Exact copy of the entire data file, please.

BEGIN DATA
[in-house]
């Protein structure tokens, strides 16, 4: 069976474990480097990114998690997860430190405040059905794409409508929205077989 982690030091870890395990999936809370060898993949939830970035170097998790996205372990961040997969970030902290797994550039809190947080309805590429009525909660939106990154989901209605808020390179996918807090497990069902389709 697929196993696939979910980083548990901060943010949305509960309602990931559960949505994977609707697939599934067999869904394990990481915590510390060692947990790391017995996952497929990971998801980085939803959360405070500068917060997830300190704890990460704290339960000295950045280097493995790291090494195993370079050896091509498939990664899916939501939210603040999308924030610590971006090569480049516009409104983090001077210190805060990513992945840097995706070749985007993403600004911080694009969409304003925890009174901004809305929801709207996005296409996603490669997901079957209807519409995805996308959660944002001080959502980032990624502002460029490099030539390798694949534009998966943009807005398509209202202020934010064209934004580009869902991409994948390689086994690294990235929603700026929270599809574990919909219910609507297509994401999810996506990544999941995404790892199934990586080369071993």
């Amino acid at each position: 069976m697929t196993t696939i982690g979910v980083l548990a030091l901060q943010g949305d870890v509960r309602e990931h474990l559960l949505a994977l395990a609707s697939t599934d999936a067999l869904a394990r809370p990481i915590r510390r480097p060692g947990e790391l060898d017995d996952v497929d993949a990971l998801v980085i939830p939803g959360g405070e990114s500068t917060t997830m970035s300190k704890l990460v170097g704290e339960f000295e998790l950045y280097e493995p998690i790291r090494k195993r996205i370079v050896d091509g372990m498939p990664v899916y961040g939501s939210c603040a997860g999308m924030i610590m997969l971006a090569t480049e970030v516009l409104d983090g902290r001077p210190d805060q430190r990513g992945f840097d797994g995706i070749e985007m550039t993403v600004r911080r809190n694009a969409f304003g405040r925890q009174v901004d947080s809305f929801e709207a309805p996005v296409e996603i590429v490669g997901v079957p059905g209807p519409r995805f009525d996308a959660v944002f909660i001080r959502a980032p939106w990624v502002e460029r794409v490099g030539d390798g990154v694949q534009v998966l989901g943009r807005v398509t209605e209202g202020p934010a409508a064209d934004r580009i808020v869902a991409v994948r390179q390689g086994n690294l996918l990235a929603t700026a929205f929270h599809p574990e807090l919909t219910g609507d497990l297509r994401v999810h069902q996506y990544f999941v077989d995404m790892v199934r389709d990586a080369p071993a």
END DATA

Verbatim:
[in-house]
């Protein structure tokens, strides 16, 4: 069976474990480097990114998690997860430190405040059905794409409508929205077989 982690030091870890395990999936809370060898993949939830970035170097998790996205372990961040997969970030902290797994550039809190947080309805590429009525909660939106990154989901209605808020390179996918807090497990069902389709 697929196993696939979910980083548990901060943010949305509960309602990931559960949505994977609707697939599934067999869904394990990481915590510390060692947990790391017995996952497929990971998801980085939803959360405070500068917060997830300190704890990460704290339960000295950045280097493995790291090494195993370079050896091509498939990664899916939501939210603040999308924030610590971006090569480049516009409104983090001077210190805060990513992945840097995706070749985007993403600004911080694009969409304003925890009174901004809305929801709207996005296409996603490669997901079957209807519409995805996308959660944002001080959502980032990624502002460029490099030539390798694949534009998966943009807005398509209202202020934010064209934004580009869902991409994948390689086994690294990235929603700026929270599809574990919909219910609507297509994401999810996506990544999941995404790892199934990586080369071993």
């Amino acid at each position: 069976m697929t196993t696939i982690g979910v980083l548990a030091l901060q943010g949305d870890v509960r309602e990931h474990l559960l949505a994977l395990a609707s697939t599934d999936a067999l869904a394990r809370p990481i915590r510390r480097p060692g947990e790391l060898d017995d996952v497929d993949a990971l998801v980085i939830p939803g959360g405070e990114s500068t917060t997830m970035s300190k704890l990460v170097g704290e339960f000295e998790l950045y280097e493995p998690i790291r090494k195993r996205i370079v050896d091509g372990m498939p990664v899916y961040g939501s939210c603040a997860g999308m924030i610590m997969l971006a090569t480049e970030v516009l409104d983090g902290r001077p210190d805060q430190r990513g992945f840097d797994g995706i070749e985007m550039t993403v600004r911080r809190n694009a969409f304003g405040r925890q009174v901004d947080s809305f929801e709207a309805p996005v296409e996603i590429v490669g997901v079957p059905g209807p519409r995805f009525d996308a959660v944002f909660i001080r959502a980032p939106w990624v502002e460029r794409v490099g030539d390798g990154v694949q534009v998966l989901g943009r807005v398509t209605e209202g202020p934010a409508a064209d934004r580009i808020v869902a991409v994948r390179q390689g086994n690294l996918l990235a929603t700026a929205f929270h599809p574990e807090l919909t219910g609507d497990l297509r994401v999810h069902q996506y990544f999941v077989d995404m790892v199934r389709d990586a080369p071993a």